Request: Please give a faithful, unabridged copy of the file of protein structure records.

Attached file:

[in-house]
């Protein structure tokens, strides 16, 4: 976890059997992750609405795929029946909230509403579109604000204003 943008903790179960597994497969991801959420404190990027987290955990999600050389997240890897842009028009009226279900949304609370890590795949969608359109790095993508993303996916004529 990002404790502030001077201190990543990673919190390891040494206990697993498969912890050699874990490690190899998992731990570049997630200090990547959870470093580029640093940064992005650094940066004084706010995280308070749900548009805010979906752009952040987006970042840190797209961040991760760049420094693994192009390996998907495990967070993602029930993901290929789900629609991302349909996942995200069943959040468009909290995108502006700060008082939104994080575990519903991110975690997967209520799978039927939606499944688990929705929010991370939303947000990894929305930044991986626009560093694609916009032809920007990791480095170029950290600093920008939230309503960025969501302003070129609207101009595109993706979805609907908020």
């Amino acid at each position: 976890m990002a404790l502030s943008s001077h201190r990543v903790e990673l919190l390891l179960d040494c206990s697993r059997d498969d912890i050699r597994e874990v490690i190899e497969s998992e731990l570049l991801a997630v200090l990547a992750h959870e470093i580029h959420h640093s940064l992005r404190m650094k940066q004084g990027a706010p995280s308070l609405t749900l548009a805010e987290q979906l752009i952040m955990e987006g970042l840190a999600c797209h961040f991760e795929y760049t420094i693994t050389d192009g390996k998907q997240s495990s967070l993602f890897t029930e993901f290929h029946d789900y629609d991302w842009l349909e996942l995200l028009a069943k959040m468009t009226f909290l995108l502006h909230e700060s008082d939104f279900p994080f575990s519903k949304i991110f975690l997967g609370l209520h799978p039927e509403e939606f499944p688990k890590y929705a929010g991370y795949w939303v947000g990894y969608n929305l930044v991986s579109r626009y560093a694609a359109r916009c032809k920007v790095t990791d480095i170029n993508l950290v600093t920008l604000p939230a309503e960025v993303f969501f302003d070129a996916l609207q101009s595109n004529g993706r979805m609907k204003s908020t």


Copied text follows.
[in-house]
């Protein structure tokens, strides 16, 4: 976890059997992750609405795929029946909230509403579109604000204003 943008903790179960597994497969991801959420404190990027987290955990999600050389997240890897842009028009009226279900949304609370890590795949969608359109790095993508993303996916004529 990002404790502030001077201190990543990673919190390891040494206990697993498969912890050699874990490690190899998992731990570049997630200090990547959870470093580029640093940064992005650094940066004084706010995280308070749900548009805010979906752009952040987006970042840190797209961040991760760049420094693994192009390996998907495990967070993602029930993901290929789900629609991302349909996942995200069943959040468009909290995108502006700060008082939104994080575990519903991110975690997967209520799978039927939606499944688990929705929010991370939303947000990894929305930044991986626009560093694609916009032809920007990791480095170029950290600093920008939230309503960025969501302003070129609207101009595109993706979805609907908020």
């Amino acid at each position: 976890m990002a404790l502030s943008s001077h201190r990543v903790e990673l919190l390891l179960d040494c206990s697993r059997d498969d912890i050699r597994e874990v490690i190899e497969s998992e731990l570049l991801a997630v200090l990547a992750h959870e470093i580029h959420h640093s940064l992005r404190m650094k940066q004084g990027a706010p995280s308070l609405t749900l548009a805010e987290q979906l752009i952040m955990e987006g970042l840190a999600c797209h961040f991760e795929y760049t420094i693994t050389d192009g390996k998907q997240s495990s967070l993602f890897t029930e993901f290929h029946d789900y629609d991302w842009l349909e996942l995200l028009a069943k959040m468009t009226f909290l995108l502006h909230e700060s008082d939104f279900p994080f575990s519903k949304i991110f975690l997967g609370l209520h799978p039927e509403e939606f499944p688990k890590y929705a929010g991370y795949w939303v947000g990894y969608n929305l930044v991986s579109r626009y560093a694609a359109r916009c032809k920007v790095t990791d480095i170029n993508l950290v600093t920008l604000p939230a309503e960025v993303f969501f302003d070129a996916l609207q101009s595109n004529g993706r979805m609907k204003s908020t």